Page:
HOME TheInfoList.com
Providing Lists of Related Topics to Help You Find Great Stuff
[::MainTopicLength::#1500] [::ListTopicLength::#1000] [::ListLength::#15] [::ListAdRepeat::#3]

picture info

The Independent
The Independent
The Independent
is a British online newspaper.[2] Established in 1986 as an independent national morning newspaper published in London, it was controlled by Tony O'Reilly's Independent News & Media from 1997 until it was sold to Russian oligarch
[...More...]

"The Independent" on:
Wikipedia
Google
Yahoo

picture info

Parody
A parody (/ˈpærədi/; also called a spoof, send-up, take-off, lampoon, play on something, caricature, or joke) is a work created to imitate, make fun of, or comment on an original work—its subject, author, style, or some other target—by means of satiric or ironic imitation
[...More...]

"Parody" on:
Wikipedia
Google
Yahoo

picture info

Media Of The United Kingdom
There are several different types of media in the United Kingdom: television, radio, newspapers, magazines and websites. The country also has a strong music industry. The United Kingdom
United Kingdom
has a diverse range of providers, the most prominent being the publicly-owned public service broadcaster, the British Broadcasting Corporation (BBC). The BBC's largest competitors are ITV plc, which operates 13 of the 15 regional television broadcasters that make up the ITV Network, and 21st Century Fox, which holds a large stake in the satellite broadcaster Sky plc. Regional media is covered by local radio, television and print newspapers
[...More...]

"Media Of The United Kingdom" on:
Wikipedia
Google
Yahoo

picture info

PRISA
Promotora de Informaciones, S.A (PRISA) is a Spanish media conglomerate.Contents1 History and profile 2 Holdings2.1 Newspapers 2.2 Magazines 2.3 Music and radio 2.4 Television3 See also 4 References 5 External linksHistory and profile[edit] The PRISA
PRISA
group was founded in 1972[3][4] by Jesús de Polanco who was the major shareholder and the president of the company until his death on 21 July 2007.[5] The other founder was José Ortega Spotorno, a son of the philos
[...More...]

"PRISA" on:
Wikipedia
Google
Yahoo

Michael Berry, Baron Hartwell
William Michael Berry, Baron Hartwell MBE (18 May 1911 – 3 April 2001), was a British newspaper proprietor and journalist.Contents1 Life and career 2 Marriage and family 3 References 4 External linksLife and career[edit] Berry was the second son of Mary Agnes (Corns) and William Berry, 1st Viscount
Viscount
Camrose, and was educated at Eton and Christ Church, Oxford. Berry followed his brother Seymour Berry, 2nd Viscount Camrose as Chairman and Editor-in-Chief of the Daily and Sunday Telegraph newspapers. He remained in this role until the takeover by Conrad Black in 1986. He was also the backer behind the arts review, X magazine.[1] Berry was awarded a life peerage as Baron Hartwell, of Peterborough Court in the City of London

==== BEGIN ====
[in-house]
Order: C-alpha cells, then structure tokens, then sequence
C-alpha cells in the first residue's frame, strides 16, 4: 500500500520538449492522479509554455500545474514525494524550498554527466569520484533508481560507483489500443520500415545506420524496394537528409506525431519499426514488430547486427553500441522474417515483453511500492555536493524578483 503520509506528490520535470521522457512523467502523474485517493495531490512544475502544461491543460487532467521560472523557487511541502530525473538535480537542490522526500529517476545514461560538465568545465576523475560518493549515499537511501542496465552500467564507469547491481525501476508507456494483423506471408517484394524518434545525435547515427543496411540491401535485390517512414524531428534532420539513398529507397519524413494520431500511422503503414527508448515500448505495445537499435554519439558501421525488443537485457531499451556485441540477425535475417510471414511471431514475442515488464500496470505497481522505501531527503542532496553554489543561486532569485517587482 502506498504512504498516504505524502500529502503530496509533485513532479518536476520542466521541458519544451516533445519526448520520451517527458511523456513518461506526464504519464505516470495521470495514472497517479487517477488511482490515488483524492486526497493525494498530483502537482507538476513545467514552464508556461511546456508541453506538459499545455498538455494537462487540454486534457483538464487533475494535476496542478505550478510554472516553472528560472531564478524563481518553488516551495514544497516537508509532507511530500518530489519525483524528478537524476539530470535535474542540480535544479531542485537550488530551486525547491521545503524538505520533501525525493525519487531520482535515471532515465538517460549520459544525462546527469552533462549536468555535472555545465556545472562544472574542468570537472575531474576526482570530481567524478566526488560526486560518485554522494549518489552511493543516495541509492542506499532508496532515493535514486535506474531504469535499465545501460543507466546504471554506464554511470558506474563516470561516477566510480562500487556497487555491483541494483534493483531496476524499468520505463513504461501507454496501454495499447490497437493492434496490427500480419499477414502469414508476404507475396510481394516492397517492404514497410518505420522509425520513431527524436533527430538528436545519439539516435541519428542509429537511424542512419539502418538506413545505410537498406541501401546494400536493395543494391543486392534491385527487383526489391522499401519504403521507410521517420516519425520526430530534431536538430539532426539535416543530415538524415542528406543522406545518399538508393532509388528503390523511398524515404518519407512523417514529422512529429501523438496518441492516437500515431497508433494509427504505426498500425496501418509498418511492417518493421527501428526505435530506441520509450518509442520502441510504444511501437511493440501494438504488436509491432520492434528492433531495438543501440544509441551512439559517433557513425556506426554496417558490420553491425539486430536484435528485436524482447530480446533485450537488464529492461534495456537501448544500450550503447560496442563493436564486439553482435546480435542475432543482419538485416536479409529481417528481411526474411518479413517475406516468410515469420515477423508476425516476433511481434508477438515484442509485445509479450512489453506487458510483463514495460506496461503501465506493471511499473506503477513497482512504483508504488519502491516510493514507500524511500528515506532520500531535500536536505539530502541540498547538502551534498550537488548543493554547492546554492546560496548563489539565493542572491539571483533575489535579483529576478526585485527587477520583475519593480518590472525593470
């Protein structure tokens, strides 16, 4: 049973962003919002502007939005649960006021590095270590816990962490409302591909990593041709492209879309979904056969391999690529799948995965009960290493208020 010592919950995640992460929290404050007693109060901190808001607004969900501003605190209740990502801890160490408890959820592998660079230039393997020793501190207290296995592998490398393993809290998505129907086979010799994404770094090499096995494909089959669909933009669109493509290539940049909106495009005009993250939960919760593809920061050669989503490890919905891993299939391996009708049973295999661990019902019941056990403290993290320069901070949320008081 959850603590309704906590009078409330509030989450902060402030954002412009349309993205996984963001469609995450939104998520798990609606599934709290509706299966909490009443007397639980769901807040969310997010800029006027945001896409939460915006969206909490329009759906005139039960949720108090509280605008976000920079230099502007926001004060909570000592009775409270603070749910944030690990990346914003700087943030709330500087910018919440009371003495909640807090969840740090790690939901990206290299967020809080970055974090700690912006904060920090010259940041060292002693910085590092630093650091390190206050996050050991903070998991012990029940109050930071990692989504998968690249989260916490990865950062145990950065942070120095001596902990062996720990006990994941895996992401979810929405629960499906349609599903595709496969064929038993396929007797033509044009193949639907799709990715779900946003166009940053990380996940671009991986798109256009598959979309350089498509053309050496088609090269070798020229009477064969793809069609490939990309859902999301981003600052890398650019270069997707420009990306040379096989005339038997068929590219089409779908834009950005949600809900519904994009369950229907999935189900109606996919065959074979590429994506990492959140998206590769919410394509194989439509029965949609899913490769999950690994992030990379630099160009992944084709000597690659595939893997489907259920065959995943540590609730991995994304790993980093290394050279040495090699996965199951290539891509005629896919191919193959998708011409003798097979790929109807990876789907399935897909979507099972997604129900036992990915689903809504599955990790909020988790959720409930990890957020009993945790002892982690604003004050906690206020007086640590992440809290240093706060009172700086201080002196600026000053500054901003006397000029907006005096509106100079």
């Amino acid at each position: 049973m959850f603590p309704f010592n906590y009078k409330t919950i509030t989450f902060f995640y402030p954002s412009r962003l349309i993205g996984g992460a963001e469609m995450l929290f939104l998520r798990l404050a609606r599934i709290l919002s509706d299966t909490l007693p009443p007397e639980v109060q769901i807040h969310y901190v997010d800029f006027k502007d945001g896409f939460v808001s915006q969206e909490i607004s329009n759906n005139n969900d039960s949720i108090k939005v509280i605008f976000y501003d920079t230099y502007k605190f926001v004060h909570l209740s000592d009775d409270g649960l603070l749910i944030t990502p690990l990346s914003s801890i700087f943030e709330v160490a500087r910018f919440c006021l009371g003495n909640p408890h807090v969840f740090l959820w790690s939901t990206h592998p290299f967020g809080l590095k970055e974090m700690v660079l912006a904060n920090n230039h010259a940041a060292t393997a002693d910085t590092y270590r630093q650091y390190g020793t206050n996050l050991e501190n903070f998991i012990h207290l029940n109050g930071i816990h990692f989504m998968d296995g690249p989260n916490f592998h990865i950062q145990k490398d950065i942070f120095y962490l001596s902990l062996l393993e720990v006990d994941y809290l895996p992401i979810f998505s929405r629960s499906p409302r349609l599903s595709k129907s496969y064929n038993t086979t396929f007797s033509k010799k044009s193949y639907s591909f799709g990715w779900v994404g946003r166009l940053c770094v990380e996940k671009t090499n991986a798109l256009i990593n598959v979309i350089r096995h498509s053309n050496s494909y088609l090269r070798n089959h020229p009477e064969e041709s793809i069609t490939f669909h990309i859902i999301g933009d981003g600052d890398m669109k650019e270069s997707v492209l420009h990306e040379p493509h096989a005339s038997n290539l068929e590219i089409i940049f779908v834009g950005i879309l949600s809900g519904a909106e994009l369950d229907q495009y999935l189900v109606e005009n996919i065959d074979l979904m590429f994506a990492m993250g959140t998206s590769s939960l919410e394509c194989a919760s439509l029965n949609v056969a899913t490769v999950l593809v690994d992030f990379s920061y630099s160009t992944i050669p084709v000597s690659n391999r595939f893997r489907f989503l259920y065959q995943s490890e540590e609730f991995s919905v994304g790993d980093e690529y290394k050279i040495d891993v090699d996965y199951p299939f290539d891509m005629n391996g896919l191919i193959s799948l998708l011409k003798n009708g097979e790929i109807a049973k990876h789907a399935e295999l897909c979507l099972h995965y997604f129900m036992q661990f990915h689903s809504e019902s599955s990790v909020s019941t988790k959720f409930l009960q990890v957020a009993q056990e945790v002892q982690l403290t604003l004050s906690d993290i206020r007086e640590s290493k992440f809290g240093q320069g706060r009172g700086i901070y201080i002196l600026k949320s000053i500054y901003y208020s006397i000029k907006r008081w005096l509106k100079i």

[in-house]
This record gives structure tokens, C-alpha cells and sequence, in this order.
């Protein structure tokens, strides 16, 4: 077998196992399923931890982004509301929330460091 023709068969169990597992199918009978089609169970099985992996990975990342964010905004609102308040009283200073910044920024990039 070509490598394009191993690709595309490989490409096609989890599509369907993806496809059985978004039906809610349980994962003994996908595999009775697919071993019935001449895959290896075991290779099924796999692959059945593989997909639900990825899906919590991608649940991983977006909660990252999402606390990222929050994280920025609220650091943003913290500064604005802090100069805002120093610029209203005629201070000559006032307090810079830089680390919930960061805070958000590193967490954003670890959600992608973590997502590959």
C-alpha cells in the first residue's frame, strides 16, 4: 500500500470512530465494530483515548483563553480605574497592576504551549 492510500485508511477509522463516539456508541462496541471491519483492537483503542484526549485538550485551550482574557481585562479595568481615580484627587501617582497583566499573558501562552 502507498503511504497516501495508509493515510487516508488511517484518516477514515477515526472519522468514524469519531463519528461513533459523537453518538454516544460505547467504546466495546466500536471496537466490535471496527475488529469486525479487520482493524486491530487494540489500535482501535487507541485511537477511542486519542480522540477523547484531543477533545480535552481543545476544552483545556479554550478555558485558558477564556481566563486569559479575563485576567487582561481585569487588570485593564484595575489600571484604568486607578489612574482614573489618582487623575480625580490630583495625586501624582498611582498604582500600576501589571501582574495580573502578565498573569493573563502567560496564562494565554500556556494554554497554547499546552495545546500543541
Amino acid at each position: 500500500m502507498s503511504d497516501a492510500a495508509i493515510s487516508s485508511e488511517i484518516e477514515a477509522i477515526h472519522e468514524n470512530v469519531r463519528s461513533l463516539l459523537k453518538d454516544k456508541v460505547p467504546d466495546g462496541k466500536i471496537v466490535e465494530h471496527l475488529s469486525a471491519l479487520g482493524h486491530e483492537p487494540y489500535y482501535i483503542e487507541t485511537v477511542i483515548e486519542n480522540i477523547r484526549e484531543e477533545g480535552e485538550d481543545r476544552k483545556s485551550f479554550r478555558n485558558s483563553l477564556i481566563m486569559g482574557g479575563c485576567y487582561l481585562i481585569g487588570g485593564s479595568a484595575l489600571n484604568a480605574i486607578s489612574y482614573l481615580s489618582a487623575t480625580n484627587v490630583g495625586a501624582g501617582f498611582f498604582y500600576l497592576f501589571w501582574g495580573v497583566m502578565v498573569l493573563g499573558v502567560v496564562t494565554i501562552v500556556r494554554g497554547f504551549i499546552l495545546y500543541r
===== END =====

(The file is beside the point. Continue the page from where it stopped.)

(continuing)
London
in 1968
[...More...]

"Michael Berry, Baron Hartwell" on:
Wikipedia
Google
Yahoo

picture info

El País
El País
El País
( listen (help·info); literally The Country) is the second most read newspaper in Spanish online and the second most circulated daily newspaper in Spain, (only after sports newspaper Marca)[7] and one of three Madrid
Madrid
dailies considered to be national newspapers of record for Spain
Spain
(along with El Mundo and ABC)[citation needed]. El País, based in Madrid, is owned by the Spanish media conglomerate PRISA. Its headquarters and central editorial staff are located in Madrid, although there are regional offices in the principal Spanish cities (Barcelona, Seville, Valencia, Bilbao, Santiago de Compostela) where regional editions are produced
[...More...]

"El País" on:
Wikipedia
Google
Yahoo

picture info

Sunday Correspondent
A correspondent or on-the-scene reporter is usually a journalist or commentator for magazines, or more speaking, an agent who contributes reports to a newspaper, or radio or television news, or another type of company, from a remote, often distant, location. A foreign correspondent is stationed in a foreign country. The term correspondent refers to the original practice of filing news reports via postal letter. The largest networks of correspondents belong to ARD (Germany) and BBC
BBC
(UK).Contents1 Vs. reporter 2 Common types2.1 Capitol correspondent 2.2 Legal/justice correspondent 2.3 Red carpet
Red carpet
correspondent 2.4 Foreign correspondent2.4.1 War correspondent 2.4.2 Foreign bureau3 On-the-scene TV news 4 See also 5 References 6 External linksVs. reporter[edit] In Britain, the term 'correspondent' usually refers to someone with a specific specialist area, such as health correspondent
[...More...]

"Sunday Correspondent" on:
Wikipedia
Google
Yahoo

picture info

Advertising Campaign
An advertising campaign An advertising campaign is a series of advertisement messages that share a single idea and theme which make up an integrated marketing communication (IMC). An IMC is a platform in which a group of people can group their ideas, beliefs, and concepts into one large media base (Edit made here with additive substance). Advertising
Advertising
campaigns utilize diverse media channels over a particular time frame and target identified audiences. The campaign theme is the central message that will be received in the promotional activities and is the prime focus of advertising campaign as it sets the motif for the series of. individual advertisements and other marketing communications that will be used. The campaign themes are usually produced with the objective of being used for a significant period but many of them are temporal due to factors like being not effective or market conditions,competition and marketing mix